1. Archive

U.S. program rises to the top

Finally, Gary Hall Jr. beat Alexander Popov to the wall. Finally, the United States swimming program proved beyond any doubt it doesn't have its back to the wall.

"The U.S. program, it isn't just teetering at the top," said backstroker Tripp Schwenk of Sarasota. "We're at the top."

Schwenk, silver medalist in the 200 backstroke, was actually the slowpoke Friday night. That's how good an Olympic finale it was for the Americans at the Georgia Tech Aquatic Center.

Teammate Brad Bridgewater was the only man who could beat Schwenk. Bridgewater swam a career best of 1:58.54 in the 200 and Schwenk finished in 1:58.99. Emanuele Merisi of Italy took third.

The American men not only upset the favored Russians in the climactic 4x100 medley relay, it wasn't even close. When Hall anchored the final leg to thundering cheers, the U.S. had shattered the world record by a whopping 2.09 seconds with a time of 3:34.84.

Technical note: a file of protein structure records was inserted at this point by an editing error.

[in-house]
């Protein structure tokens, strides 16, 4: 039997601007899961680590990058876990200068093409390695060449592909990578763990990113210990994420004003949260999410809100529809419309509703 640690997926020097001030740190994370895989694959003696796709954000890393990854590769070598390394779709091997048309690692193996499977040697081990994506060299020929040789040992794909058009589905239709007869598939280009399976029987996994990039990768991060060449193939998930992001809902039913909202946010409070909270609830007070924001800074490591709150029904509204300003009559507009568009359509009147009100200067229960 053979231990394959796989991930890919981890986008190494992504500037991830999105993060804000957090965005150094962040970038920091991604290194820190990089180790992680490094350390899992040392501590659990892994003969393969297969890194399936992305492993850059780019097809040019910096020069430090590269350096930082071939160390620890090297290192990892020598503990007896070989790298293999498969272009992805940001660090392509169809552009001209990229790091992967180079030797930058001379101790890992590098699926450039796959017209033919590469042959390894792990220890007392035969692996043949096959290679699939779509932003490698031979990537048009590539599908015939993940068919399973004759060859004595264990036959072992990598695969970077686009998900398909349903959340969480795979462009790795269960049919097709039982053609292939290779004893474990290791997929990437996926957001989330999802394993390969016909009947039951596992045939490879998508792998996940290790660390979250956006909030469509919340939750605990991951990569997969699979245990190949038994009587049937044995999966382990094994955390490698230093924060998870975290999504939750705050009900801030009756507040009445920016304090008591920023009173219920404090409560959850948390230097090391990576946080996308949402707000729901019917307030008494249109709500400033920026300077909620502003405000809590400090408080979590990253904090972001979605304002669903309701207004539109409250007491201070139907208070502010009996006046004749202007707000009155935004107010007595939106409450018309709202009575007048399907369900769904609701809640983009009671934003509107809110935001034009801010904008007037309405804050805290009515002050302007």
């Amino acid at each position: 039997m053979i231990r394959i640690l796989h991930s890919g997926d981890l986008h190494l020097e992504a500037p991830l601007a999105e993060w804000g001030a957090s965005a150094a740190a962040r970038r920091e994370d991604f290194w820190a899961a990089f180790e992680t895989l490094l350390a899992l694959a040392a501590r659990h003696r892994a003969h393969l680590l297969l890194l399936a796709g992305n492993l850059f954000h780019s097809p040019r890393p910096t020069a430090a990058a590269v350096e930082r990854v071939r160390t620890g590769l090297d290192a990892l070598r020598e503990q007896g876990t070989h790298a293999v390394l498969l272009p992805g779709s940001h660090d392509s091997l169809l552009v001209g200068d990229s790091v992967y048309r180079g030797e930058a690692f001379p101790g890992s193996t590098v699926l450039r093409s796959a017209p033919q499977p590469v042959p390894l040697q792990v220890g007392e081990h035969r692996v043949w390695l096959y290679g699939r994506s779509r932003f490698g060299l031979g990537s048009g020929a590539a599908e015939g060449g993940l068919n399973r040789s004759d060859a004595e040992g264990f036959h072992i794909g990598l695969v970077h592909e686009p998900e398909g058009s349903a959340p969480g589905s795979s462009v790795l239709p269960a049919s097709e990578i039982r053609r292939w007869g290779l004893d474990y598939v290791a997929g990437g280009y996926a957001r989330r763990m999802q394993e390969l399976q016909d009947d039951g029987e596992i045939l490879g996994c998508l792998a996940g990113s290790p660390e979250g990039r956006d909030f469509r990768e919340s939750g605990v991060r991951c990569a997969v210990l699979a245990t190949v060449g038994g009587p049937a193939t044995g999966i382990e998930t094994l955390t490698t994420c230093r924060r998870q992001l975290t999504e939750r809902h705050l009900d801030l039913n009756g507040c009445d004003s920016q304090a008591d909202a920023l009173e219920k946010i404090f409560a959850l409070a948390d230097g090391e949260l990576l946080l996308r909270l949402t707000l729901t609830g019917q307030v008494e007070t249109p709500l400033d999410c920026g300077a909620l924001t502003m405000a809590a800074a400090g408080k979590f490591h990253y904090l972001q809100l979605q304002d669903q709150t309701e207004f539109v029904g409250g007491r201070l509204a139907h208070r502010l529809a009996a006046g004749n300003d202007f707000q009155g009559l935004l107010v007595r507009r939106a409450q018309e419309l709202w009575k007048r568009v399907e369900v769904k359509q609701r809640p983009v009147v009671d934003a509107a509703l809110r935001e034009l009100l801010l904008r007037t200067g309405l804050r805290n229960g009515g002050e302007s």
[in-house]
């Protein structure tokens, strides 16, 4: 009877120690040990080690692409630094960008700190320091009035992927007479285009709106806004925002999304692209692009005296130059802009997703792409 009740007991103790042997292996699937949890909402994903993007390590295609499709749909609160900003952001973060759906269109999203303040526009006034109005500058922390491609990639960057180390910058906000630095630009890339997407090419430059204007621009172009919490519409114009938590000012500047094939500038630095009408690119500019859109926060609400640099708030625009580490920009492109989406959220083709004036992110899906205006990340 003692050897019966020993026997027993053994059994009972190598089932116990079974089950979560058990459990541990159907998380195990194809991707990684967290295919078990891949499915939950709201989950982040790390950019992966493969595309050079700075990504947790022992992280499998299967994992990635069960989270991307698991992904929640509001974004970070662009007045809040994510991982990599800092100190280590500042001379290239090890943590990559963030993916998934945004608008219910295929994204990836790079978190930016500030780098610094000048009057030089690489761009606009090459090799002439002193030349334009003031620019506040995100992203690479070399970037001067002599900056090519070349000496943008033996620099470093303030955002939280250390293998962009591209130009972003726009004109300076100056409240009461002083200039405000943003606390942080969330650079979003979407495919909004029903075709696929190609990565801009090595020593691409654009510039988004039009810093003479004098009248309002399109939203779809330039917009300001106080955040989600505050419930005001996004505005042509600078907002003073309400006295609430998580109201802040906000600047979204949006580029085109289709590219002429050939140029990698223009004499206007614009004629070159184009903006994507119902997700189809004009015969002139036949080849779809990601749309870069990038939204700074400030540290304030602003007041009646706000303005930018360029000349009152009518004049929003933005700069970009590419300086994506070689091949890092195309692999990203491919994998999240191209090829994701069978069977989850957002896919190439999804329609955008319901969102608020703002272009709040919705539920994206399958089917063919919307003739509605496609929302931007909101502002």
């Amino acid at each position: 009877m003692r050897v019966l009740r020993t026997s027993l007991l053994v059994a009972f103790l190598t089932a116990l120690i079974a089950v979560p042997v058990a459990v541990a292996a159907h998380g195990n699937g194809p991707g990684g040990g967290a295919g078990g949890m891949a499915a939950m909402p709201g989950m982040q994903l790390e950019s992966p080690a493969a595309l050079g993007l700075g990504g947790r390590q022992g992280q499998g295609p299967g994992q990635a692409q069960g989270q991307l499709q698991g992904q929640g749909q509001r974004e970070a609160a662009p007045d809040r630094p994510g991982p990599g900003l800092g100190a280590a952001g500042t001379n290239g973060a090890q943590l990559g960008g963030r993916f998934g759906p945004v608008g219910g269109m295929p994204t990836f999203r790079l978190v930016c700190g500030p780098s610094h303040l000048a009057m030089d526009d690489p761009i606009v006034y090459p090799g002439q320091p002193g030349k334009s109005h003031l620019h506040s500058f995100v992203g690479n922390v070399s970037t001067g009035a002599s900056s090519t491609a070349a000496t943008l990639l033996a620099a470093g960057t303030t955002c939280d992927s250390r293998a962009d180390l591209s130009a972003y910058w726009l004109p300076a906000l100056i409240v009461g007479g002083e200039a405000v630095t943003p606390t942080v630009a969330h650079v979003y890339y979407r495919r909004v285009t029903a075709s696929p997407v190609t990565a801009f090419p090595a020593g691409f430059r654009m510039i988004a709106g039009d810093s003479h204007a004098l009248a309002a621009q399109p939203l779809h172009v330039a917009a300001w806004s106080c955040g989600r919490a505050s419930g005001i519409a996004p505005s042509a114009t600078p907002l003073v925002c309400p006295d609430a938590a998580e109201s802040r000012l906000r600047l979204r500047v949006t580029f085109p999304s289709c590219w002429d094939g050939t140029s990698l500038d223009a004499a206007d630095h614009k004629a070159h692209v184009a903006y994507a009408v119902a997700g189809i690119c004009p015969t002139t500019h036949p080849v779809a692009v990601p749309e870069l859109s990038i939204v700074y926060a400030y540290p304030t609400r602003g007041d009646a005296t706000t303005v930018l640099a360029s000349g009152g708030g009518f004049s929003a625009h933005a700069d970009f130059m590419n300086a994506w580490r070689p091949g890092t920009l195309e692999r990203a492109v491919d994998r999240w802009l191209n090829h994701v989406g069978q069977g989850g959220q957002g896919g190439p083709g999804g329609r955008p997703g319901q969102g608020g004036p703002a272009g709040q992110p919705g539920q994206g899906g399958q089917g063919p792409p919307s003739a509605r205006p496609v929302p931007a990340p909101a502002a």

It made the United States a perfect 6-for-6 in relays at the games and was the 400th medal in its Olympic swimming history.

Jeff Rouse's blazing start in the backstroke gave the U.S. team a body-length lead and Jeremy Linn extended it in the breaststroke. Mark Henderson held on tough against Russia's double gold-medalist Denys Pankratov in the butterfly, and Hall never was threatened by Popov, who had beaten him in the 50- and 100- freestyle races.

"Coming into this meet, we were underdogs and this is a perfect example of what it means for a team to come together," said Hall, who already had won gold in the 100 backstroke.

Defending Olympic champion Kieren Perkins of Australia won the 1,500 freestyle.